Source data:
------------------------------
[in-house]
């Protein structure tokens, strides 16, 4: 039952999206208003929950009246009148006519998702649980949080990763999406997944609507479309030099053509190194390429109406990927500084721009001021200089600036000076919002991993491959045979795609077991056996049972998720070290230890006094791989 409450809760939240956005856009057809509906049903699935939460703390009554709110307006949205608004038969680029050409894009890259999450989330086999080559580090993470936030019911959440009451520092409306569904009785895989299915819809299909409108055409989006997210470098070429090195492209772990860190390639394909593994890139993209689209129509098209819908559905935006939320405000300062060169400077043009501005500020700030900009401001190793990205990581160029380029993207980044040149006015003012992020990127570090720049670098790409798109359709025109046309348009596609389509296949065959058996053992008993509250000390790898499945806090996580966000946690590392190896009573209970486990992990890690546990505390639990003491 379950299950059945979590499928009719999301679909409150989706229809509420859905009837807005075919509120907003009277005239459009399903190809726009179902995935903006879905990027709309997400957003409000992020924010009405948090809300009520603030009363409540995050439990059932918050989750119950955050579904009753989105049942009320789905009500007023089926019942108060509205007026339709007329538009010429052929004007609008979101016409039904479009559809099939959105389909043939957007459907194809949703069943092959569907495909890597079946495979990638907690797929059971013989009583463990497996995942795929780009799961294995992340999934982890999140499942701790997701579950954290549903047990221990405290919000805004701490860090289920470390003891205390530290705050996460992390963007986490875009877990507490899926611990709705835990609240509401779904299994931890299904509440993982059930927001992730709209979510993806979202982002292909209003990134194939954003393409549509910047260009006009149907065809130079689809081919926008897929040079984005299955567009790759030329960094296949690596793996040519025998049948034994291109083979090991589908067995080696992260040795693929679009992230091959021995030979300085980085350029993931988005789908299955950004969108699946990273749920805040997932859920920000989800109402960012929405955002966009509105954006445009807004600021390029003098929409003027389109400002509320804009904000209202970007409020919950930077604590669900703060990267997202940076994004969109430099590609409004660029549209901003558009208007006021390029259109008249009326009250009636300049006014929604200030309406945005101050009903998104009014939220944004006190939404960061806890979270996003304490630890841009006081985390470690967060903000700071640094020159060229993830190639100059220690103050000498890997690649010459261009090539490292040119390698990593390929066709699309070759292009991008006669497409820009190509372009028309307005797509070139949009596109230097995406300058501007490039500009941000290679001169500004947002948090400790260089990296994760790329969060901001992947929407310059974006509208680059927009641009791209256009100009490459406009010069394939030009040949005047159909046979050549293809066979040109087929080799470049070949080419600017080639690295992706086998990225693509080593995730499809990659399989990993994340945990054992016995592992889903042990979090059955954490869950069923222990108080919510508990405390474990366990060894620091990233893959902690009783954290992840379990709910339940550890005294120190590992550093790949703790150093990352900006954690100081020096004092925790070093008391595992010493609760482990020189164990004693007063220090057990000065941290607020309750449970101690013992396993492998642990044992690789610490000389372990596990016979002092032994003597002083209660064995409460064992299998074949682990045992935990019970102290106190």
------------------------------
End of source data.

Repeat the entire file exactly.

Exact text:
[in-house]
């Protein structure tokens, strides 16, 4: 039952999206208003929950009246009148006519998702649980949080990763999406997944609507479309030099053509190194390429109406990927500084721009001021200089600036000076919002991993491959045979795609077991056996049972998720070290230890006094791989 409450809760939240956005856009057809509906049903699935939460703390009554709110307006949205608004038969680029050409894009890259999450989330086999080559580090993470936030019911959440009451520092409306569904009785895989299915819809299909409108055409989006997210470098070429090195492209772990860190390639394909593994890139993209689209129509098209819908559905935006939320405000300062060169400077043009501005500020700030900009401001190793990205990581160029380029993207980044040149006015003012992020990127570090720049670098790409798109359709025109046309348009596609389509296949065959058996053992008993509250000390790898499945806090996580966000946690590392190896009573209970486990992990890690546990505390639990003491 379950299950059945979590499928009719999301679909409150989706229809509420859905009837807005075919509120907003009277005239459009399903190809726009179902995935903006879905990027709309997400957003409000992020924010009405948090809300009520603030009363409540995050439990059932918050989750119950955050579904009753989105049942009320789905009500007023089926019942108060509205007026339709007329538009010429052929004007609008979101016409039904479009559809099939959105389909043939957007459907194809949703069943092959569907495909890597079946495979990638907690797929059971013989009583463990497996995942795929780009799961294995992340999934982890999140499942701790997701579950954290549903047990221990405290919000805004701490860090289920470390003891205390530290705050996460992390963007986490875009877990507490899926611990709705835990609240509401779904299994931890299904509440993982059930927001992730709209979510993806979202982002292909209003990134194939954003393409549509910047260009006009149907065809130079689809081919926008897929040079984005299955567009790759030329960094296949690596793996040519025998049948034994291109083979090991589908067995080696992260040795693929679009992230091959021995030979300085980085350029993931988005789908299955950004969108699946990273749920805040997932859920920000989800109402960012929405955002966009509105954006445009807004600021390029003098929409003027389109400002509320804009904000209202970007409020919950930077604590669900703060990267997202940076994004969109430099590609409004660029549209901003558009208007006021390029259109008249009326009250009636300049006014929604200030309406945005101050009903998104009014939220944004006190939404960061806890979270996003304490630890841009006081985390470690967060903000700071640094020159060229993830190639100059220690103050000498890997690649010459261009090539490292040119390698990593390929066709699309070759292009991008006669497409820009190509372009028309307005797509070139949009596109230097995406300058501007490039500009941000290679001169500004947002948090400790260089990296994760790329969060901001992947929407310059974006509208680059927009641009791209256009100009490459406009010069394939030009040949005047159909046979050549293809066979040109087929080799470049070949080419600017080639690295992706086998990225693509080593995730499809990659399989990993994340945990054992016995592992889903042990979090059955954490869950069923222990108080919510508990405390474990366990060894620091990233893959902690009783954290992840379990709910339940550890005294120190590992550093790949703790150093990352900006954690100081020096004092925790070093008391595992010493609760482990020189164990004693007063220090057990000065941290607020309750449970101690013992396993492998642990044992690789610490000389372990596990016979002092032994003597002083209660064995409460064992299998074949682990045992935990019970102290106190």